Oh yes. I think the balance was always between what Kennedy—and Kennedy stood for Kennedy plus Labor, plus liberal Democrats, plus the chairmen of those committees—would think versus what Long/the Finance Committee/the business community/the insurers would think. You were always trying to find something that would balance between those two sets of interests if you were trying to pass something. On the other hand, you could have said, Hell, we’re just going for the Kennedy bill, and we’re not going to worry about the balance, or We’re just going for the much smaller thing, and we’re not going to worry about balance. But Carter was trying to find, I guess you’d call it a sweet spot. Turned out to be a sour spot, I guess, in the middle.

Heininger

Do you think the outcome might have been different if he had placed health before welfare?

Mongan

I think it might have—before welfare and cost containment. I think he had more going for him early in the first term. I guess the big question there is if the train wreck with Kennedy was inevitable, would that have meant that just would have happened two years earlier and happened in ’78 instead of—

Heininger

Seventy-seven or ’78.

Mongan

Seventy-nine—or yes, would that have happened a year and a half earlier? What would be the consequences of that?

Heininger

In retrospect, you can look back at it as a train wreck in the making. Was it viewed at the time that that was what the relationship was?

Mongan

I think, as I indicated, I think Joe could sniff it all along. I think that’s one of the reasons it made him nervous and want to go with welfare first. I think he could sniff that this was a train wreck in the making. I guess I knew there was a potential for a train wreck. Karen and I were working really hard to design our way through one, but I think we all recognized that the potential was there.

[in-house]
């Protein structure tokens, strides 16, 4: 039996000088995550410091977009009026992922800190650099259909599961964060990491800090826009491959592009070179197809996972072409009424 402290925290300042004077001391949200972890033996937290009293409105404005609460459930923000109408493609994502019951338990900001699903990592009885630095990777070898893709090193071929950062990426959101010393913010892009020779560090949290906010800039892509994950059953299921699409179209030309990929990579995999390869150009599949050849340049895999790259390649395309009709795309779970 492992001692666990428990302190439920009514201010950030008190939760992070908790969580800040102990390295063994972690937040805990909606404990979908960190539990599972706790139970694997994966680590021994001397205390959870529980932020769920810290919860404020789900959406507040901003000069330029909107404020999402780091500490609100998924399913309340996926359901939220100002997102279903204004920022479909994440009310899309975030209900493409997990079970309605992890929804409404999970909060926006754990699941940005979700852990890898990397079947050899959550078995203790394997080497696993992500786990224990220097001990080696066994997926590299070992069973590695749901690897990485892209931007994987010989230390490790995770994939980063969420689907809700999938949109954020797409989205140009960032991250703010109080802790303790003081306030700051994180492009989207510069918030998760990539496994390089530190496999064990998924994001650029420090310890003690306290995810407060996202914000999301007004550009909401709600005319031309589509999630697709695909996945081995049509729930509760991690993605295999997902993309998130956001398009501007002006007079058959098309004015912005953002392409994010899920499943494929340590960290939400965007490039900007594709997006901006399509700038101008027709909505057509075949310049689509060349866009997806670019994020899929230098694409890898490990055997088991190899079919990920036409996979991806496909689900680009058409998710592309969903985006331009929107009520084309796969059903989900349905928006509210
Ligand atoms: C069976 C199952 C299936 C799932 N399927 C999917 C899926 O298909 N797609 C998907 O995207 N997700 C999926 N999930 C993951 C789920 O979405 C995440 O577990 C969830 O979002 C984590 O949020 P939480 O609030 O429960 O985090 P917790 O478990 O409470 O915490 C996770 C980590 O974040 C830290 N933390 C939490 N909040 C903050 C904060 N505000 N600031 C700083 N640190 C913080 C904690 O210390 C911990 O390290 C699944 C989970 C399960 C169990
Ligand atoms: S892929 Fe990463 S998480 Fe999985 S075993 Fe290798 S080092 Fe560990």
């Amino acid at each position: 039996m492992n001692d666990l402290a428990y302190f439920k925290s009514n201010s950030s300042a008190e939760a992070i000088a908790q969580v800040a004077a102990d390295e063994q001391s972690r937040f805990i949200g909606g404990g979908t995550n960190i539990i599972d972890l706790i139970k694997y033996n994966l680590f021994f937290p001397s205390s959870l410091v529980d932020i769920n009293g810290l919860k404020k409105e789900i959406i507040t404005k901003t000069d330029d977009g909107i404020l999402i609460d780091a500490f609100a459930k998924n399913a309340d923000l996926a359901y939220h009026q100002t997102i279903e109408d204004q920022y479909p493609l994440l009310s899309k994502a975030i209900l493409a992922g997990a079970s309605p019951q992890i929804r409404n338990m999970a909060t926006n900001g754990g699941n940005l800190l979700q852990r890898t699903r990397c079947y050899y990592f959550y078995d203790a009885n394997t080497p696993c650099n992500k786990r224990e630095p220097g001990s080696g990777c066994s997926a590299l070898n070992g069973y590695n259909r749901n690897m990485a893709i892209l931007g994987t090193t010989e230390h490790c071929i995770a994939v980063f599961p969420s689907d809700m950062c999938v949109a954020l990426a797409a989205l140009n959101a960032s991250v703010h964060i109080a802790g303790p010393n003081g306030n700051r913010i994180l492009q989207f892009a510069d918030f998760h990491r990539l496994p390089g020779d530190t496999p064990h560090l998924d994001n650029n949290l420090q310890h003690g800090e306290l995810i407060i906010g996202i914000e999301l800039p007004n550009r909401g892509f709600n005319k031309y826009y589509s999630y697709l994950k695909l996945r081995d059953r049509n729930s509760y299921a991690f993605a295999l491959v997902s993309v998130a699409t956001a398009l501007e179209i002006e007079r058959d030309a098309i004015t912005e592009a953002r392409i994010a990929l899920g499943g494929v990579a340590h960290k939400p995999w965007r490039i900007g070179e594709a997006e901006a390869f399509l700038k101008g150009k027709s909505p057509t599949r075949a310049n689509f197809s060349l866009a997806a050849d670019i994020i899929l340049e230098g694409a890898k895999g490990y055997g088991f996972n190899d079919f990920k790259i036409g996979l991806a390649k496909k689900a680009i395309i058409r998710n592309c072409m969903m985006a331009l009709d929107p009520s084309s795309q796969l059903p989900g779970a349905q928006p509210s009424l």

Heininger

For substantive reasons or for political reasons?

Mongan

In our mind and level, because that’s the part of the world we were looking at, it was mostly for substantive reasons. People had strong feelings on both sides, and they were hard to bridge.

Heininger

What about at Califano’s level? Where did the politics of this relationship factor in?

Mongan

I think Califano was very astute. Since you’re using the term politics, there’s straight personality, there’s political calculations, and there’s substance. I didn’t see any of the straight personality. I’m not denying it was there. I just didn’t see it—politics in the sense of, Where’s Labor? Where’s business? Where are the insurers? That sort of stuff was in the middle of everything, because it’s so inextricably linked to the substance. Kennedy becomes an easy surrogate for labor, liberals.

Heininger

Where was the Committee for National Health Insurance at this time? It was still in existence, but did the White House have any relationship with it?

Mongan

I don’t recall it being a major force by this point.

Heininger

If you go back to your years with Long in the Finance Committee, how would you have assessed it then?

Mongan